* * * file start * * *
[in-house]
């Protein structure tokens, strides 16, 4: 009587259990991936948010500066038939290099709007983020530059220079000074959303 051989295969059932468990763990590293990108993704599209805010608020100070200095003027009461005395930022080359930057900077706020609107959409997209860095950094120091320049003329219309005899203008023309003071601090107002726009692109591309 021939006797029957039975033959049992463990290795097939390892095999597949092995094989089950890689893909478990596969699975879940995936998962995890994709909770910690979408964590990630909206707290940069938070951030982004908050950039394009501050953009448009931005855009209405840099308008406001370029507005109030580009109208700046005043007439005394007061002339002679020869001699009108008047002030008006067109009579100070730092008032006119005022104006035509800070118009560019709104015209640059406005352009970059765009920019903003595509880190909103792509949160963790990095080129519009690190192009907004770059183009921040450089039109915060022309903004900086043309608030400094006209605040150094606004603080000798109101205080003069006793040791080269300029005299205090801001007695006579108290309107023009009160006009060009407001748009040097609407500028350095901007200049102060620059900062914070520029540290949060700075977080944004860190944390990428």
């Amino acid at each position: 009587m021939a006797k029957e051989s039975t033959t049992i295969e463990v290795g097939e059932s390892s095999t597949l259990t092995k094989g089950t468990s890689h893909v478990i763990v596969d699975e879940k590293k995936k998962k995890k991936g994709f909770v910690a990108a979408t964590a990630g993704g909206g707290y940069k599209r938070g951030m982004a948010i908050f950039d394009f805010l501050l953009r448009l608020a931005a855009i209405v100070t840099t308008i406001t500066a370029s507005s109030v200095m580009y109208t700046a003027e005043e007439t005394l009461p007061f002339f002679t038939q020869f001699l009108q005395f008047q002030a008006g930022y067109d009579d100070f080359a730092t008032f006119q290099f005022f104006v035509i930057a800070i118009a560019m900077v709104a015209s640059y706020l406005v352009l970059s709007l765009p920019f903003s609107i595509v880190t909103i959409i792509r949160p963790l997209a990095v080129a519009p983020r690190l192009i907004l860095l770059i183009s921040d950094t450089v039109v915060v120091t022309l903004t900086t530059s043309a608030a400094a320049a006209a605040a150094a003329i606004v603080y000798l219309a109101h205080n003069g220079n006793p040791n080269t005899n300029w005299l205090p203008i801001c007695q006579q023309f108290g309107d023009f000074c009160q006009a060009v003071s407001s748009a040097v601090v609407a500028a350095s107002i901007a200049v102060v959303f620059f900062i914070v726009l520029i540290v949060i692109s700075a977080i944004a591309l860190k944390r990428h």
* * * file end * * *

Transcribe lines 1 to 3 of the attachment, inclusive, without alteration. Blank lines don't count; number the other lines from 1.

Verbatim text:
[in-house]
């Protein structure tokens, strides 16, 4: 009587259990991936948010500066038939290099709007983020530059220079000074959303 051989295969059932468990763990590293990108993704599209805010608020100070200095003027009461005395930022080359930057900077706020609107959409997209860095950094120091320049003329219309005899203008023309003071601090107002726009692109591309 021939006797029957039975033959049992463990290795097939390892095999597949092995094989089950890689893909478990596969699975879940995936998962995890994709909770910690979408964590990630909206707290940069938070951030982004908050950039394009501050953009448009931005855009209405840099308008406001370029507005109030580009109208700046005043007439005394007061002339002679020869001699009108008047002030008006067109009579100070730092008032006119005022104006035509800070118009560019709104015209640059406005352009970059765009920019903003595509880190909103792509949160963790990095080129519009690190192009907004770059183009921040450089039109915060022309903004900086043309608030400094006209605040150094606004603080000798109101205080003069006793040791080269300029005299205090801001007695006579108290309107023009009160006009060009407001748009040097609407500028350095901007200049102060620059900062914070520029540290949060700075977080944004860190944390990428």
């Amino acid at each position: 009587m021939a006797k029957e051989s039975t033959t049992i295969e463990v290795g097939e059932s390892s095999t597949l259990t092995k094989g089950t468990s890689h893909v478990i763990v596969d699975e879940k590293k995936k998962k995890k991936g994709f909770v910690a990108a979408t964590a990630g993704g909206g707290y940069k599209r938070g951030m982004a948010i908050f950039d394009f805010l501050l953009r448009l608020a931005a855009i209405v100070t840099t308008i406001t500066a370029s507005s109030v200095m580009y109208t700046a003027e005043e007439t005394l009461p007061f002339f002679t038939q020869f001699l009108q005395f008047q002030a008006g930022y067109d009579d100070f080359a730092t008032f006119q290099f005022f104006v035509i930057a800070i118009a560019m900077v709104a015209s640059y706020l406005v352009l970059s709007l765009p920019f903003s609107i595509v880190t909103i959409i792509r949160p963790l997209a990095v080129a519009p983020r690190l192009i907004l860095l770059i183009s921040d950094t450089v039109v915060v120091t022309l903004t900086t530059s043309a608030a400094a320049a006209a605040a150094a003329i606004v603080y000798l219309a109101h205080n003069g220079n006793p040791n080269t005899n300029w005299l205090p203008i801001c007695q006579q023309f108290g309107d023009f000074c009160q006009a060009v003071s407001s748009a040097v601090v609407a500028a350095s107002i901007a200049v102060v959303f620059f900062i914070v726009l520029i540290v949060i692109s700075a977080i944004a591309l860190k944390r990428h």